Some runs made by supply trains totalled 400 miles round trip, many times through towns and country reoccupied by Germans. Tank and other combat units protected the long line of communications and local installations.
A serious problem developed when Nazi paratroops attempted to destroy the division gas dump near Poullaquen. Only a small portion of the supply was burned before band members, appropriately named the "Attackers" and led by "Music Maestro" Carroll W. Thompson, Enid, Okla., left to guard the dump, drove them off.
The 76th Medical Bn., under Lt. Col. James W. Branch, Hope, Ark., the 128th Ordnance Maintenance Bn., commanded by Lt. Col. Raymond B. Graeves, Jr., Silver Spring, Md., and the MP platoon all encountered evacuation troubles because of distances and German reoccupation. Wounded and prisoners had to be transported deep into the peninsula for lack of close-up support. Disabled vehicles were towed until they could be repaired or evacuated.
On Aug. 12, infantry troops of the 50th and the 1st Bn. of the 28th Inf., 8th Div., attached to the 6th, pushed within 200 yards of the Gouesnou-Guipavas highway, the closest point to Brest yet reached. This was the last day on which the division operated with all units intact for more than six weeks. While a task force was left to contain Brest, the remainder of the division whipped
With a force of 4000,
The month-long Lorient mission was used in giving personnel experience in patrolling, handling booby traps and forward observation. Veterans were born overnight. They had to learn fast. They were facing an experienced foe who knew all the tricks.
"I know of no other new division that has accomplished the things we have done in so short a period," Gen. Grow said in praise of his men and officers.
Lt. Donald C. Peake,
Bonjour, Brooklyn! Hello, France!
While in the Lorris area,
To a platoon from Troop B, 86th Cav., under 2nd Lt. Vernon Hill, Clinton, Okla., fell the honors. The link-up was established with the Second Dragoons, 2nd French Armd. Div., at Autun, near Dijon, Sept. 12, when Cpl. Carl Newman, Brooklyn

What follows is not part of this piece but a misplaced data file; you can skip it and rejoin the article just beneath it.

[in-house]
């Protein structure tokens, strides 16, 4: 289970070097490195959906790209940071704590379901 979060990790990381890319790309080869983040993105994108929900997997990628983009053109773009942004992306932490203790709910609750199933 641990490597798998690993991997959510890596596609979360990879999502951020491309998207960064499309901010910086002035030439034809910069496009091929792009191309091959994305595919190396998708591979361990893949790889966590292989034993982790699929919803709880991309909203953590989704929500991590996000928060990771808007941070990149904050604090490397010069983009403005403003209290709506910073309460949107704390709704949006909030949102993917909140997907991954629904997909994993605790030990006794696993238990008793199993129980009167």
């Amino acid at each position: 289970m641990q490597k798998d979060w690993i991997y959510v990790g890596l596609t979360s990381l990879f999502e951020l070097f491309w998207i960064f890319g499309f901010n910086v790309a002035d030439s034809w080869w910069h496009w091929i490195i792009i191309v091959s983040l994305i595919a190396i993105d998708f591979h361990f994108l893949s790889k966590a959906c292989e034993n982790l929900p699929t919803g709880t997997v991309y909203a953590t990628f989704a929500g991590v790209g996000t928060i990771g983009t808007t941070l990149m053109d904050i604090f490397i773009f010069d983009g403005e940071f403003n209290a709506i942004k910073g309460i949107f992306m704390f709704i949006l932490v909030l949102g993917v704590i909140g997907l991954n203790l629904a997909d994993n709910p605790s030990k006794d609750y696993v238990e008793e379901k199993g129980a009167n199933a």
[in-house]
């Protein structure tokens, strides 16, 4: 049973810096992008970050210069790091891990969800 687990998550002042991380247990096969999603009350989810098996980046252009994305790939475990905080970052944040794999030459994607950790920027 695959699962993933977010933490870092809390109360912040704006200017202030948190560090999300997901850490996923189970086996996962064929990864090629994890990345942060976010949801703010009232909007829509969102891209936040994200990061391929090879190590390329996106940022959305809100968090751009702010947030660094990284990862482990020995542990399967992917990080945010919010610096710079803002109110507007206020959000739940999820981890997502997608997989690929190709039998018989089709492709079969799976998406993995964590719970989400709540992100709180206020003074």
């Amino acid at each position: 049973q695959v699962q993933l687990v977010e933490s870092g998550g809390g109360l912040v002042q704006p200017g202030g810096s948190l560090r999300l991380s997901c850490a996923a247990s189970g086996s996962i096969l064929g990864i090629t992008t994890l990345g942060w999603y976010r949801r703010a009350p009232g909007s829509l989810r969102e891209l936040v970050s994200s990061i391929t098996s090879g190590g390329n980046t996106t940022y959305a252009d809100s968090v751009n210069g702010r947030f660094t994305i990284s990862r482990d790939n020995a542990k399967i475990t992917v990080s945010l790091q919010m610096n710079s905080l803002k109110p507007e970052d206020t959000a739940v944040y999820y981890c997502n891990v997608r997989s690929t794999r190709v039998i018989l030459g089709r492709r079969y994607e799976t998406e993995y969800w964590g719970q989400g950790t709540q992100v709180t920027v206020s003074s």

Before the division assembled in the Seille River area,
Most of the damage was inflicted on the 1000 Germans defending Armaucourt. The town was contested only until Capt. Walter G. "Snuffy" Smith, Ada, Okla., with his 69th Light Tank Co., supported by TDs, delivered a "one-two" punch. TDs stood back and blasted away with delayed-fuse shells at buildings. When Germans sprang out to escape,
A key man in the attack was S/Sgt. George D. Vinyard, 69th Tanker from Rock Island, Okla., whose bold action from his light tank's turret knocked out seven bazooka teams and accounted for 26 more Germans.
The remainder of the division closed near Nancy,
CC A, commanded by Col. Hanson, attacked north of the forest through the 35th Inf. Div. at 0620. Despite heavy enemy resistance by artillery, infantry and mines, the high-ground objective belonged to the 6th three hours later.
Reserve Command, under Lt. Col. Harris, swung east, north of Chambrey in the face of severe artillery and small arms fire. After gaining its first objective, the task force continued mopping up to aid the 35th Div. establish a main line of resistance.
Putting the tank-infantry team across the goal in this action were veterans like 2nd Lt. Harry C. Linebaugh, Schenectady, N.Y.;
Hitler Loses 80 Towns
CC B jumped off in heavy fog at 0615 and swept through Moivron, Jeandelincourt, Arraye-Et-Han and Ajoncourt in a brilliantly executed attack that bewildered the Germans. Task Force Wall captured Moivron by 0800; Task Force LaGrew surrounded Jeandelincourt by 1100 and took the town several hours later following an action called the "Turkey Shoot;" Task Force under Lt. Col. Bedford H. Forrest, Saluda, S.C., swarmed into Ajoncourt at 1400, after taking control of Arraye-Et-Han. The 80th and 35th Inf. Divs., on both flanks, occupied these towns on the heels of the swift 6th.